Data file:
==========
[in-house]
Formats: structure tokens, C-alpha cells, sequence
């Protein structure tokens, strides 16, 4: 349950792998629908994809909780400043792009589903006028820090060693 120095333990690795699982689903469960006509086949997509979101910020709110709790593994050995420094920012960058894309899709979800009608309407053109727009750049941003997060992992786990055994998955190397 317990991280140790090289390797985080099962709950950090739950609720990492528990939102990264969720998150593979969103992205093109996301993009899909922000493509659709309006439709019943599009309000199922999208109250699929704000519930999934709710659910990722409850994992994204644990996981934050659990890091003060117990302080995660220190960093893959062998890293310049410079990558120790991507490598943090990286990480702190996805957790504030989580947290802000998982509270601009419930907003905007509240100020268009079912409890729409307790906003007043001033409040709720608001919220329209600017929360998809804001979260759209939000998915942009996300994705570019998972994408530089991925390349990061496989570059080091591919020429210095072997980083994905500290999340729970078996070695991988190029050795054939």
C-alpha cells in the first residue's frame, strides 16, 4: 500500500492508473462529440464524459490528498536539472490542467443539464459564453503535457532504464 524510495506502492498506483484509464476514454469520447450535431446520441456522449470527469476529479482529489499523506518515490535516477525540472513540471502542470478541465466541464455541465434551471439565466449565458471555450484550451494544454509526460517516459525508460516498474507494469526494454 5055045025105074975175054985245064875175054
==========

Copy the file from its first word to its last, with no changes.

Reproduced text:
[in-house]
Formats: structure tokens, C-alpha cells, sequence
């Protein structure tokens, strides 16, 4: 349950792998629908994809909780400043792009589903006028820090060693 120095333990690795699982689903469960006509086949997509979101910020709110709790593994050995420094920012960058894309899709979800009608309407053109727009750049941003997060992992786990055994998955190397 317990991280140790090289390797985080099962709950950090739950609720990492528990939102990264969720998150593979969103992205093109996301993009899909922000493509659709309006439709019943599009309000199922999208109250699929704000519930999934709710659910990722409850994992994204644990996981934050659990890091003060117990302080995660220190960093893959062998890293310049410079990558120790991507490598943090990286990480702190996805957790504030989580947290802000998982509270601009419930907003905007509240100020268009079912409890729409307790906003007043001033409040709720608001919220329209600017929360998809804001979260759209939000998915942009996300994705570019998972994408530089991925390349990061496989570059080091591919020429210095072997980083994905500290999340729970078996070695991988190029050795054939």
C-alpha cells in the first residue's frame, strides 16, 4: 500500500492508473462529440464524459490528498536539472490542467443539464459564453503535457532504464 524510495506502492498506483484509464476514454469520447450535431446520441456522449470527469476529479482529489499523506518515490535516477525540472513540471502542470478541465466541464455541465434551471439565466449565458471555450484550451494544454509526460517516459525508460516498474507494469526494454 5055045025105074975175054985245064875175054